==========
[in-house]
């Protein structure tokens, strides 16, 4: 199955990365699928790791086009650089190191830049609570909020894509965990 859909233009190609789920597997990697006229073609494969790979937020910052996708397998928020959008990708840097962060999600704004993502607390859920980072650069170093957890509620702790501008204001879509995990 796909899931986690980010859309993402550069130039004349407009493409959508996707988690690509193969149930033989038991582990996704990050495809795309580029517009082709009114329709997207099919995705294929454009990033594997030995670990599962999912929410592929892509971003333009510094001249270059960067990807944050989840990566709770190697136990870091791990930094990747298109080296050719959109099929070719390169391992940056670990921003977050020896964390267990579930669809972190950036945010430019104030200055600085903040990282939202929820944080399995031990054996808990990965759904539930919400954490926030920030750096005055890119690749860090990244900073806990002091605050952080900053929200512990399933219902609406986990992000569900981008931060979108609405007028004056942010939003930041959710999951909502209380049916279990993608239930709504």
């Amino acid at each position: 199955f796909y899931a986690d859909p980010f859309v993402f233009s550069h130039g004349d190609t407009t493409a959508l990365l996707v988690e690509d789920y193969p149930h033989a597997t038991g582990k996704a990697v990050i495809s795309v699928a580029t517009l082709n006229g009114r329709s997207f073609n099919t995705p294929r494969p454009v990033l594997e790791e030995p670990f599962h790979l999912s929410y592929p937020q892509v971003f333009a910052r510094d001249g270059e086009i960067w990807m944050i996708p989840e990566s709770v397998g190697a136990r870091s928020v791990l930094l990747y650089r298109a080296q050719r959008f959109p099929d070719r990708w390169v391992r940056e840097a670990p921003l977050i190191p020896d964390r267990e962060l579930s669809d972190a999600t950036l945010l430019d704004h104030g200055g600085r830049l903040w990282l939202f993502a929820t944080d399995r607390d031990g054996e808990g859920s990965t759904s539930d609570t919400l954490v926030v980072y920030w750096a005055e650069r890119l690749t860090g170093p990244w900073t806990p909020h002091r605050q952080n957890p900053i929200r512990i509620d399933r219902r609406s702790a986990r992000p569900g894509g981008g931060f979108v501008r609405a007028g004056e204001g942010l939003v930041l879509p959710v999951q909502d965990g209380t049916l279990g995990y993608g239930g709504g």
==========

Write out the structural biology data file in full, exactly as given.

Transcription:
[in-house]
């Protein structure tokens, strides 16, 4: 199955990365699928790791086009650089190191830049609570909020894509965990 859909233009190609789920597997990697006229073609494969790979937020910052996708397998928020959008990708840097962060999600704004993502607390859920980072650069170093957890509620702790501008204001879509995990 796909899931986690980010859309993402550069130039004349407009493409959508996707988690690509193969149930033989038991582990996704990050495809795309580029517009082709009114329709997207099919995705294929454009990033594997030995670990599962999912929410592929892509971003333009510094001249270059960067990807944050989840990566709770190697136990870091791990930094990747298109080296050719959109099929070719390169391992940056670990921003977050020896964390267990579930669809972190950036945010430019104030200055600085903040990282939202929820944080399995031990054996808990990965759904539930919400954490926030920030750096005055890119690749860090990244900073806990002091605050952080900053929200512990399933219902609406986990992000569900981008931060979108609405007028004056942010939003930041959710999951909502209380049916279990993608239930709504």
């Amino acid at each position: 199955f796909y899931a986690d859909p980010f859309v993402f233009s550069h130039g004349d190609t407009t493409a959508l990365l996707v988690e690509d789920y193969p149930h033989a597997t038991g582990k996704a990697v990050i495809s795309v699928a580029t517009l082709n006229g009114r329709s997207f073609n099919t995705p294929r494969p454009v990033l594997e790791e030995p670990f599962h790979l999912s929410y592929p937020q892509v971003f333009a910052r510094d001249g270059e086009i960067w990807m944050i996708p989840e990566s709770v397998g190697a136990r870091s928020v791990l930094l990747y650089r298109a080296q050719r959008f959109p099929d070719r990708w390169v391992r940056e840097a670990p921003l977050i190191p020896d964390r267990e962060l579930s669809d972190a999600t950036l945010l430019d704004h104030g200055g600085r830049l903040w990282l939202f993502a929820t944080d399995r607390d031990g054996e808990g859920s990965t759904s539930d609570t919400l954490v926030v980072y920030w750096a005055e650069r890119l690749t860090g170093p990244w900073t806990p909020h002091r605050q952080n957890p900053i929200r512990i509620d399933r219902r609406s702790a986990r992000p569900g894509g981008g931060f979108v501008r609405a007028g004056e204001g942010l939003v930041l879509p959710v999951q909502d965990g209380t049916l279990g995990y993608g239930g709504g």